The attitude towards Amazon in Europe has cooled considerably in recent years. The company is facing difficulties in several European countries. There is continuing labor strife in Germany and France is putting restrictions on the company’s aggressive discounting. In Britain, a February story in The Financial Times compared Amazon’s warehouses to a “slave camp.”
Adam Littler, a BBC reporter, worked briefly at Amazon’s Swansea warehouse to research the company’s practices for his report. His report on his experiences, broadcast on the show “Panorama,” showed him racing to meet the demands of his hand-held scanner, only having a few moments to find each product that appeared.
Mr. Littler said of his ten-and-a-half-hour night shift, “I managed to walk or hobble nearly 11 miles, just short of 11 miles last night. I’m absolutely shattered.” He continued on to say, “We are machines, we are robots, we plug our scanner in, we’re holding it, but we might as well be plugging it into ourselves.”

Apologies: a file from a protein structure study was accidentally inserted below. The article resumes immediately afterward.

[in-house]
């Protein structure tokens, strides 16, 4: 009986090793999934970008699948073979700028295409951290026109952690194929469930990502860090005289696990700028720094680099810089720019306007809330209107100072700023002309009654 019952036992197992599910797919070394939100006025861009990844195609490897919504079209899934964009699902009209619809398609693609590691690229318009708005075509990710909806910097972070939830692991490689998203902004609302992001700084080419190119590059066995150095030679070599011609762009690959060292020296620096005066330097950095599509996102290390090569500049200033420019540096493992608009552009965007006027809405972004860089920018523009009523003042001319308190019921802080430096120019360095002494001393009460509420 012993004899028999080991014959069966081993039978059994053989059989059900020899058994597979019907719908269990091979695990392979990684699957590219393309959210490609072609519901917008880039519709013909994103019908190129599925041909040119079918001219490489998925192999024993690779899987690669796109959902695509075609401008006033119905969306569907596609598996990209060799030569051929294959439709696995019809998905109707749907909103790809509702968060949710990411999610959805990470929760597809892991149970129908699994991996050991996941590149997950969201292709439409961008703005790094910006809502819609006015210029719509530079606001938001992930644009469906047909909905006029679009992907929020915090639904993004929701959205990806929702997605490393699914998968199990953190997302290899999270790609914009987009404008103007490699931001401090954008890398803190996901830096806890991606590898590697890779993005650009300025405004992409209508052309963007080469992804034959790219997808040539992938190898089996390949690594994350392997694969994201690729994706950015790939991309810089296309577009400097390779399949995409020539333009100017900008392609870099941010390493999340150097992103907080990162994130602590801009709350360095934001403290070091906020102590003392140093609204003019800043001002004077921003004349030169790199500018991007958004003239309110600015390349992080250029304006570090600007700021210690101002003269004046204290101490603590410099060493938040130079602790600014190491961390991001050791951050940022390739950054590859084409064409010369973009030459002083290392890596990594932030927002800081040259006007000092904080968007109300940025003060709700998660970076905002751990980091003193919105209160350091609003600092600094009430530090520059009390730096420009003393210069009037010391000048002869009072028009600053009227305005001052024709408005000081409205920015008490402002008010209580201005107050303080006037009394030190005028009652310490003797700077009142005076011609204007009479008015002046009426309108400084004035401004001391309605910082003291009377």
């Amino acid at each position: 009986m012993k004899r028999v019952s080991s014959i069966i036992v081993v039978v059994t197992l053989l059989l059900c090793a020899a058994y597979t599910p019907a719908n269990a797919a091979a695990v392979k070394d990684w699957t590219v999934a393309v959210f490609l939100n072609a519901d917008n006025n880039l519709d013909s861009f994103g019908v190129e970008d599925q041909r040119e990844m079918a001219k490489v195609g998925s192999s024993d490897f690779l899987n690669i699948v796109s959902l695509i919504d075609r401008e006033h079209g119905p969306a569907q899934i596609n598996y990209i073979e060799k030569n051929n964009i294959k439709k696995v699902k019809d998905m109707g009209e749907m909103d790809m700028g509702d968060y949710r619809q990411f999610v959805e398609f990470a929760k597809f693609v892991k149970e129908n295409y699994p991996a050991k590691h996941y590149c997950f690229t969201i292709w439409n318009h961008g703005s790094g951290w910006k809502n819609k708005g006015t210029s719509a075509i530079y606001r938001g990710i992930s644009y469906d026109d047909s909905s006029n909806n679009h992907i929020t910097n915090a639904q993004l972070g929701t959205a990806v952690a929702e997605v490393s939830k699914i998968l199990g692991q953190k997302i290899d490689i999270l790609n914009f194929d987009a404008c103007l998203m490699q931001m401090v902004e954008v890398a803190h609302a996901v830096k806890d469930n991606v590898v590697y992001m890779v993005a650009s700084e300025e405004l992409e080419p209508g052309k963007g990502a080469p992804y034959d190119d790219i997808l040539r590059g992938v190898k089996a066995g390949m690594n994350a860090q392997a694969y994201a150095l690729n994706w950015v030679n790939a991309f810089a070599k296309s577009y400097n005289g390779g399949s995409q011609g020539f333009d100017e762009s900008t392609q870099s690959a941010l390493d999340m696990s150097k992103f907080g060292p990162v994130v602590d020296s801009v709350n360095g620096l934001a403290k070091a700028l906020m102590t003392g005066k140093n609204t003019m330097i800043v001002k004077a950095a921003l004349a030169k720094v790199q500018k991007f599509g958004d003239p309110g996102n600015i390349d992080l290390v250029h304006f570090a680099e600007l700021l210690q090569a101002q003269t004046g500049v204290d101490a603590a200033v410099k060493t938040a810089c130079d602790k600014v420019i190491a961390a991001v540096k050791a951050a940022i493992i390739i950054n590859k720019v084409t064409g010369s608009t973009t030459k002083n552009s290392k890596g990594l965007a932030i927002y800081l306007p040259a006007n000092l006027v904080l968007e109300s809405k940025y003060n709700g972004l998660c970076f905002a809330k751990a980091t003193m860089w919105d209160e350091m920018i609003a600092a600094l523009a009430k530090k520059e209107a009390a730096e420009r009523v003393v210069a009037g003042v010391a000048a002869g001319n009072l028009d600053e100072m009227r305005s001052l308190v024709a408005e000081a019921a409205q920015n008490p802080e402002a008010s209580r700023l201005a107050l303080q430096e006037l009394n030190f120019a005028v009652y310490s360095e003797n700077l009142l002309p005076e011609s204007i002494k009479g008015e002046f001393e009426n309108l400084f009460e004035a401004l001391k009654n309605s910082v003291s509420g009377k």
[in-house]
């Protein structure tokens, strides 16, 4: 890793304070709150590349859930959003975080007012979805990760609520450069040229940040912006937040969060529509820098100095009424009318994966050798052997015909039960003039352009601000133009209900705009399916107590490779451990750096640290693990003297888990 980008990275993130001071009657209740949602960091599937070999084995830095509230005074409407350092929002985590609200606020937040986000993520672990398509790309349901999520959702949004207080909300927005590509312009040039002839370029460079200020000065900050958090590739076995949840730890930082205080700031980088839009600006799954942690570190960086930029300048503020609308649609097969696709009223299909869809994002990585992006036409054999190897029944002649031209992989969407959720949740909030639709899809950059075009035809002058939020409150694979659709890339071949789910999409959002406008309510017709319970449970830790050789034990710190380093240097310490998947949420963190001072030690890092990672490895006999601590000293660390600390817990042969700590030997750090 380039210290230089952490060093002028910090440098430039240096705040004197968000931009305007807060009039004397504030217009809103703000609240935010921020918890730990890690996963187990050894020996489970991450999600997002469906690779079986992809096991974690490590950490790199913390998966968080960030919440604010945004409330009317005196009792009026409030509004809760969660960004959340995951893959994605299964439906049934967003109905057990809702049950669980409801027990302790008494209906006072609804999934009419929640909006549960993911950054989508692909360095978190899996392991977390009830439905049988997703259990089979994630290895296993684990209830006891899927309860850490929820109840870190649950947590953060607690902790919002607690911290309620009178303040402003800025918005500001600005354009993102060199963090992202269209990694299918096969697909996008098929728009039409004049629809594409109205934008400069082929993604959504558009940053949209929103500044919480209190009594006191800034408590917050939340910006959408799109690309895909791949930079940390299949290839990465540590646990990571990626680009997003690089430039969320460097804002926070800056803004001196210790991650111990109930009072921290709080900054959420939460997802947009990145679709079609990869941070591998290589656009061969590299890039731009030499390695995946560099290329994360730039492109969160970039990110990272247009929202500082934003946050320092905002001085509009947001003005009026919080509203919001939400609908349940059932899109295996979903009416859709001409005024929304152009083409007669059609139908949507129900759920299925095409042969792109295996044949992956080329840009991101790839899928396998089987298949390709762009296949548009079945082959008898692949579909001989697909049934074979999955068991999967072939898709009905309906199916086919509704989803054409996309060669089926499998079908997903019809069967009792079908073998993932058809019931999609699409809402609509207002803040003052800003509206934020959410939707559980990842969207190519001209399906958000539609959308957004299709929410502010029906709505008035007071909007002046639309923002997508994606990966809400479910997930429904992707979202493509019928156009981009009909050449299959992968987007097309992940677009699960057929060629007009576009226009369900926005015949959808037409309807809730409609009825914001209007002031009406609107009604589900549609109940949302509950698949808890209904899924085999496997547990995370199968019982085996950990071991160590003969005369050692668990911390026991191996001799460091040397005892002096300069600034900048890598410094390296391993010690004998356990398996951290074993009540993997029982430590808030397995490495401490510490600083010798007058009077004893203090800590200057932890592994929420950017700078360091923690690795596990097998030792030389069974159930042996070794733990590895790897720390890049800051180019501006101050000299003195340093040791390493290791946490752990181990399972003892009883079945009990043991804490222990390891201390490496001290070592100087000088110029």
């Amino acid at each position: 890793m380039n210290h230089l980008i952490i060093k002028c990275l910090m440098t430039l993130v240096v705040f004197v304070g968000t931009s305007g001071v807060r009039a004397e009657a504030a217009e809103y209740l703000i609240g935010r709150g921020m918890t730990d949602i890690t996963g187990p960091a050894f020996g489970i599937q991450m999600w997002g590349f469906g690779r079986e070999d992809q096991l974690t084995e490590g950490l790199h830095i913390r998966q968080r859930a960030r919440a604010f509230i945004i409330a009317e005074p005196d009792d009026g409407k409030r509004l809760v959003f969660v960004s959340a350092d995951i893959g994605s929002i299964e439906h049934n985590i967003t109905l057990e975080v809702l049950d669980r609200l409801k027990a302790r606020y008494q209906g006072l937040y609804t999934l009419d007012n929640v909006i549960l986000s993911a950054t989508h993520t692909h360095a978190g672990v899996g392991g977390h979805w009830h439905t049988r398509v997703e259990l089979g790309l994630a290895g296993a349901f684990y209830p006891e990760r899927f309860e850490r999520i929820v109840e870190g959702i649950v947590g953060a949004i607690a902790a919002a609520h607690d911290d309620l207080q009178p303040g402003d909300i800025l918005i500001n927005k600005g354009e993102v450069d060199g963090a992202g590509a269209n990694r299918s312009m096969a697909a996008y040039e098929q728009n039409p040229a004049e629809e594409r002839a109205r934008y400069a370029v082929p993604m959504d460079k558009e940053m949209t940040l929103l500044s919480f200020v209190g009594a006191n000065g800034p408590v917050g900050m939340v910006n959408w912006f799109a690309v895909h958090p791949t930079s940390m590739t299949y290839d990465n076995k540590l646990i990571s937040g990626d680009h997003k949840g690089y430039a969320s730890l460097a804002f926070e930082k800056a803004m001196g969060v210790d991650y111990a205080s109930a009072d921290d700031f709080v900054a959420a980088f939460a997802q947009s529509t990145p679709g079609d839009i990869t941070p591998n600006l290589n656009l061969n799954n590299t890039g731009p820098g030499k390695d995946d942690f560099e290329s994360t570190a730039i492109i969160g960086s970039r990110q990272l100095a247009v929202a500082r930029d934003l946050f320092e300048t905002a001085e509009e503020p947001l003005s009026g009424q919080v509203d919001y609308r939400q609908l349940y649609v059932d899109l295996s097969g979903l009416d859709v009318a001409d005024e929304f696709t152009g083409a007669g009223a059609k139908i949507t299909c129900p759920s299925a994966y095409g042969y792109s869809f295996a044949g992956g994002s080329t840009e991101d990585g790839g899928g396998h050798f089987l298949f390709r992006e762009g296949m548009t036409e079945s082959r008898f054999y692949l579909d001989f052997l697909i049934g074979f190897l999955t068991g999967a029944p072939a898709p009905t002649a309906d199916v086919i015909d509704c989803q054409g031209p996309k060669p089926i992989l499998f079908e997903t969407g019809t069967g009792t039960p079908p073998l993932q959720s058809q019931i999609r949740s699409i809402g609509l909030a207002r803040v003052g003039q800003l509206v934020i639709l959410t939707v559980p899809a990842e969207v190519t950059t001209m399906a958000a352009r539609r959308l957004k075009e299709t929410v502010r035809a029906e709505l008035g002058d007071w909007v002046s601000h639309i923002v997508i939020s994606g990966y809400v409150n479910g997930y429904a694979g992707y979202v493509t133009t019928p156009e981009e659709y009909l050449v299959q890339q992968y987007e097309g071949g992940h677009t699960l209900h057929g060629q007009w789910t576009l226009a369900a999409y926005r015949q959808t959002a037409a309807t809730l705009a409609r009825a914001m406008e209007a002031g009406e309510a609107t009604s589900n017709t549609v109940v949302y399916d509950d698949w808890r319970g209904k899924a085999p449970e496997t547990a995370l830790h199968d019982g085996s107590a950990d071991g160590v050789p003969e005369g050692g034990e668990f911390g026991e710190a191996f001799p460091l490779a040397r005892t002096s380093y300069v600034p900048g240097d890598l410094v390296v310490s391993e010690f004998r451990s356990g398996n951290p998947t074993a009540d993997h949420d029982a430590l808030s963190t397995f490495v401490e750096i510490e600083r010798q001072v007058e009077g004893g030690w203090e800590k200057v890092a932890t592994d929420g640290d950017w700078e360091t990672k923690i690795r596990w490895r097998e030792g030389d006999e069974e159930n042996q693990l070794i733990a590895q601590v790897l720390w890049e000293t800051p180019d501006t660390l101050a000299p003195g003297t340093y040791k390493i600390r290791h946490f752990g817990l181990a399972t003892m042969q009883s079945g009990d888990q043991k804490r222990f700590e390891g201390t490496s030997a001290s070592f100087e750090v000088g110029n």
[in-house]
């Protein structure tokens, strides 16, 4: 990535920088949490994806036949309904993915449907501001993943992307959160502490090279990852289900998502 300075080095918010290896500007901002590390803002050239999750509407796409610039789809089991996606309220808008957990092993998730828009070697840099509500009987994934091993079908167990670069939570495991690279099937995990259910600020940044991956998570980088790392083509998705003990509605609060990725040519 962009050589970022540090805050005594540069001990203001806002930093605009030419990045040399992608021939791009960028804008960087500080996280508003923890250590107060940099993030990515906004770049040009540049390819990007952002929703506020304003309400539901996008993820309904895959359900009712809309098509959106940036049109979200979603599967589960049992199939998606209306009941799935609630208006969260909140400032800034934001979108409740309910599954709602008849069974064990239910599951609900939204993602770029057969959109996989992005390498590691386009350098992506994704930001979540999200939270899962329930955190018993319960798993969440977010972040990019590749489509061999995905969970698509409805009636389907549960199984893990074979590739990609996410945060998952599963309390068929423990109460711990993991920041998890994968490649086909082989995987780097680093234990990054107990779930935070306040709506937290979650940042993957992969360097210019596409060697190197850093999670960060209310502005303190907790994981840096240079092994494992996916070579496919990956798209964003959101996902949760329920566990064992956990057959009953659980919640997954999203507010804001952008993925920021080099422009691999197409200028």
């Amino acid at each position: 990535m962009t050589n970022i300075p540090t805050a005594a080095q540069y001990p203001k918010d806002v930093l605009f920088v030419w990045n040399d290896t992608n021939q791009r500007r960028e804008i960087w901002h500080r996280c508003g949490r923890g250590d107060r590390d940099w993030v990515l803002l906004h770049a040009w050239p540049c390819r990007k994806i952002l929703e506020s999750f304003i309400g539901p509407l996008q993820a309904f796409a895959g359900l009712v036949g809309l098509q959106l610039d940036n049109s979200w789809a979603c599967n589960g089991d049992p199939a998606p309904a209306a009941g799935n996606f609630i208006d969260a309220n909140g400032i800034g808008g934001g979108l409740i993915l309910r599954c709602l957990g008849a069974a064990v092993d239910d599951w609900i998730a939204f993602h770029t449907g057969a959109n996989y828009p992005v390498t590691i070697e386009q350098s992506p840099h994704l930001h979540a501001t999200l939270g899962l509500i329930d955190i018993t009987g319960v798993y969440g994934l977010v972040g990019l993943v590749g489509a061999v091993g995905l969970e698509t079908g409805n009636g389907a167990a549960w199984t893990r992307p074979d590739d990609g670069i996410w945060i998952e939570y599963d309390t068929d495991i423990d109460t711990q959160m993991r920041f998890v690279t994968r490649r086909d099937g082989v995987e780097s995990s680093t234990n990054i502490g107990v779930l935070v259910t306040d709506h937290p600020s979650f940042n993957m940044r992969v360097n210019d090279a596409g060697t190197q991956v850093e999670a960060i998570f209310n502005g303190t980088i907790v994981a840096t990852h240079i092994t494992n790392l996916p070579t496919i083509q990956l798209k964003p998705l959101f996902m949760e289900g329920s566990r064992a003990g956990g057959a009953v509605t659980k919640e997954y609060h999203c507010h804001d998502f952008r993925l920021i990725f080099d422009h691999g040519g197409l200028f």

This is very different from the reaction to the company on Amazon’s home turf in the United States. In the U.S., the company is routinely hailed as a jobs machine, employing tens of thousands of workers at its warehouses around the country and hiring many more for the lucrative holiday shopping season.
In July, President Obama called Amazon “a great example of what’s possible.” While talking about an Amazon program that provides hourly workers with tuition assistance, Mr. Obama said, “That’s the kind of approach that we need from America’s businesses.” He continued on to say, “I look at this amazing facility and you guys, you don’t miss a beat.”